The investment is available to large scale international productions (spending at least $15 million) that meet the eligibility criteria for the Location Offset, use the services of one or more Australian post, digital or visual effects providers, and secure support from relevant state or territory governments. The new funds bring the total incentive to around 30% of qualifying spend for eligible productions and provide certainty over the next seven years, which ensures Australia is internationally competitive and allows studios to plan a series of productions here over that period.

What international productions will begin filming in NSW this year?

Confirmed productions include the Hulu-commissioned limited series Nine Perfect Strangers, starring Nicole Kidman and Melissa McCarthy, which has just begun filming in the beautiful Northern Rivers area of NSW. Marvel’s Shang-Chi and the Legend of the Ten Rings has also resumed filming at Fox Studios and on location. Marvel will also shoot Thor: Love and Thunder in NSW from the beginning of next year, and Dr George Miller’s next film Three Thousand Years of Longing is also filming later this year.

What is the biggest drawcard for international companies to bring their productions to NSW right now?

We’ve created effective safety measures to allow productions to proceed in NSW, while always consulting NSW Health Guidelines. As always, NSW can offer A-level crews and facilities.

We also have a dedicated Production Attraction Team at Screen NSW who can provide guidance for projects in terms of locations, finding studio space and navigating regulations and permit authorities. Productions need to use one or more Australian PDV houses to qualify for the federal Location Incentive. NSW has the highest concentration of post and VFX providers in Australia and a guaranteed 10 per cent rebate on PDV work done in the state.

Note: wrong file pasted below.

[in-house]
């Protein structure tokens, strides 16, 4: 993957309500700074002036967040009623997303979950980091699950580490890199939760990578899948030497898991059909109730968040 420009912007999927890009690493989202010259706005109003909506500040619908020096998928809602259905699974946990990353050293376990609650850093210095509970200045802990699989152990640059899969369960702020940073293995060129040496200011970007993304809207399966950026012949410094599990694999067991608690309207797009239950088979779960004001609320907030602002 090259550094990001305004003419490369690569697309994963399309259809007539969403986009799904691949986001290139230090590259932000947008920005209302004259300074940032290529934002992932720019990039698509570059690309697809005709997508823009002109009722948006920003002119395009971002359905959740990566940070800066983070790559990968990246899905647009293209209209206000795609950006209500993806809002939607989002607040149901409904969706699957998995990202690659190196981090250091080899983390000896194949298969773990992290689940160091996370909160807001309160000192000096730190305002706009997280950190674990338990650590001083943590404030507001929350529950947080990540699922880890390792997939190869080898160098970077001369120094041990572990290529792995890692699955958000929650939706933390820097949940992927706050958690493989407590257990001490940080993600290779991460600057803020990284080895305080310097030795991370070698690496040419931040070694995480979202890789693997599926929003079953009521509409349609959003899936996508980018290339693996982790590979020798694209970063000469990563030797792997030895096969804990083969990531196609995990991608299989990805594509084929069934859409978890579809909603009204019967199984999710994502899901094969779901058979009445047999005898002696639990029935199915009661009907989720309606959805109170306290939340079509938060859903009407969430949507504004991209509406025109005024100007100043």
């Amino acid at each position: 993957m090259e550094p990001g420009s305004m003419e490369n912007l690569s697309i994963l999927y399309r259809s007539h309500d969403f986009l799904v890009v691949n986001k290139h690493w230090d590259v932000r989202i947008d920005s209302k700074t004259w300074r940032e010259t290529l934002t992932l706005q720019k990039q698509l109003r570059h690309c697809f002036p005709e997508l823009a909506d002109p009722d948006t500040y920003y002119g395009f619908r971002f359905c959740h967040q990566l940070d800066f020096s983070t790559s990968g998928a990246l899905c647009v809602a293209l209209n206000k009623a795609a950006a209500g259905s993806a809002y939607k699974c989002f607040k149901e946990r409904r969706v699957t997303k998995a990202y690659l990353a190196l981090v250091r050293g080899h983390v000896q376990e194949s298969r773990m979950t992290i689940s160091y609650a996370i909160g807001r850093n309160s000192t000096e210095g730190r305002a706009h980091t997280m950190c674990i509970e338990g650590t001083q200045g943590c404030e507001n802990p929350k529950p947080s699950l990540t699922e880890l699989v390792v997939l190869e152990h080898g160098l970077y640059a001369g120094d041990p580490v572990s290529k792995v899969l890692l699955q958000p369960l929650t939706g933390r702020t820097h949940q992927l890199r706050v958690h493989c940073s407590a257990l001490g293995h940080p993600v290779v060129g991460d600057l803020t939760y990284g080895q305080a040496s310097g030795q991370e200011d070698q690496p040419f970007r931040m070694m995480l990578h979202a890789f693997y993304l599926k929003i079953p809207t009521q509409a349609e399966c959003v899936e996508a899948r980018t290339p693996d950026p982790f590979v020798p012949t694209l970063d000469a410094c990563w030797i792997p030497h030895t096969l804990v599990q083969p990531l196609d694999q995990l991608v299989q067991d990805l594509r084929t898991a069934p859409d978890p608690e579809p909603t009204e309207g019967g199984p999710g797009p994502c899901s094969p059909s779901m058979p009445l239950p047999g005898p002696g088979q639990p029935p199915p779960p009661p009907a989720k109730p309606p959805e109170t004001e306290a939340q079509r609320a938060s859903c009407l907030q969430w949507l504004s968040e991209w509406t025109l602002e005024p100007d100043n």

Watch the Screen NSW Showreel:

Snapshot of Screen NSW activity

  • $600 million in screen production has been attracted to NSW since 2018-19, including the creation of 10,000 jobs. This underlines that NSW is the home of the Australian screen industry – accounting for nearly 60 per cent of production.
  • Over the past couple of years, our Made in NSW fund has attracted 8 large-scale international productions including Peter Rabbit 2, the Marvel productions Shang Chi and the Legend of the Ten Rings, and Thor: Love and Thunder, and the modestly budgeted feature film The Invisible Man, starring Elisabeth Moss, which was the top grossing film in the United States for two weeks, amongst other worldwide achievements.
  • NSW is now one of the world’s most competitive locations for post-production, digital and visual production (PDV). Over $210 million in NSW expenditure and work for over 2,400 people has resulted from the NSW introduction of a 10 per cent rebate for PDV on 1 October 2019.
  • Over $1.7 million in funding will support 18 NSW production companies to deliver 66 projects through Screen NSW’s new Slate Development Fund, part of the Government’s COVID-19 support initiatives.